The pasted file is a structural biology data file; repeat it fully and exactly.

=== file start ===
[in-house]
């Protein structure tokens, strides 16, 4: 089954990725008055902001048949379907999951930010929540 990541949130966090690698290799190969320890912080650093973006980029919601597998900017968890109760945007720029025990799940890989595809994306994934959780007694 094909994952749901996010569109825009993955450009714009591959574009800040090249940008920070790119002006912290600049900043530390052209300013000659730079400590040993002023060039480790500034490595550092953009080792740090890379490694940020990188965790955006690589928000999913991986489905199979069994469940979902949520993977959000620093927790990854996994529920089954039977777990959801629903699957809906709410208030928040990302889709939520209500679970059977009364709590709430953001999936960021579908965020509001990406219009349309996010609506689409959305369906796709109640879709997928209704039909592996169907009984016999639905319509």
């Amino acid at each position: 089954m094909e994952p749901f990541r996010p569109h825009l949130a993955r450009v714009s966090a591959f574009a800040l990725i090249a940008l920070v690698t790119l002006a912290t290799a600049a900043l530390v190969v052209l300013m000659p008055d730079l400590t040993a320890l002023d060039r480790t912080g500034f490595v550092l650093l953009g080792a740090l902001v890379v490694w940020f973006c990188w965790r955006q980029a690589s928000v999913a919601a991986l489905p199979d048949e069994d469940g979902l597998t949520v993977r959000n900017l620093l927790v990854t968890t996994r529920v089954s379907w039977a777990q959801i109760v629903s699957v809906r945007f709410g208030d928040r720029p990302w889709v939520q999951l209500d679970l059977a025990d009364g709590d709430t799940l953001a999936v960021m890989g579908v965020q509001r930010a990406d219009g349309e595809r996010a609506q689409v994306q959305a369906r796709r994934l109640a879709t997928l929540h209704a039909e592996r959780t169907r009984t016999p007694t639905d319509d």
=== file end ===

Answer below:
[in-house]
């Protein structure tokens, strides 16, 4: 089954990725008055902001048949379907999951930010929540 990541949130966090690698290799190969320890912080650093973006980029919601597998900017968890109760945007720029025990799940890989595809994306994934959780007694 094909994952749901996010569109825009993955450009714009591959574009800040090249940008920070790119002006912290600049900043530390052209300013000659730079400590040993002023060039480790500034490595550092953009080792740090890379490694940020990188965790955006690589928000999913991986489905199979069994469940979902949520993977959000620093927790990854996994529920089954039977777990959801629903699957809906709410208030928040990302889709939520209500679970059977009364709590709430953001999936960021579908965020509001990406219009349309996010609506689409959305369906796709109640879709997928209704039909592996169907009984016999639905319509």
């Amino acid at each position: 089954m094909e994952p749901f990541r996010p569109h825009l949130a993955r450009v714009s966090a591959f574009a800040l990725i090249a940008l920070v690698t790119l002006a912290t290799a600049a900043l530390v190969v052209l300013m000659p008055d730079l400590t040993a320890l002023d060039r480790t912080g500034f490595v550092l650093l953009g080792a740090l902001v890379v490694w940020f973006c990188w965790r955006q980029a690589s928000v999913a919601a991986l489905p199979d048949e069994d469940g979902l597998t949520v993977r959000n900017l620093l927790v990854t968890t996994r529920v089954s379907w039977a777990q959801i109760v629903s699957v809906r945007f709410g208030d928040r720029p990302w889709v939520q999951l209500d679970l059977a025990d009364g709590d709430t799940l953001a999936v960021m890989g579908v965020q509001r930010a990406d219009g349309e595809r996010a609506q689409v994306q959305a369906r796709r994934l109640a879709t997928l929540h209704a039909e592996r959780t169907r009984t016999p007694t639905d319509d």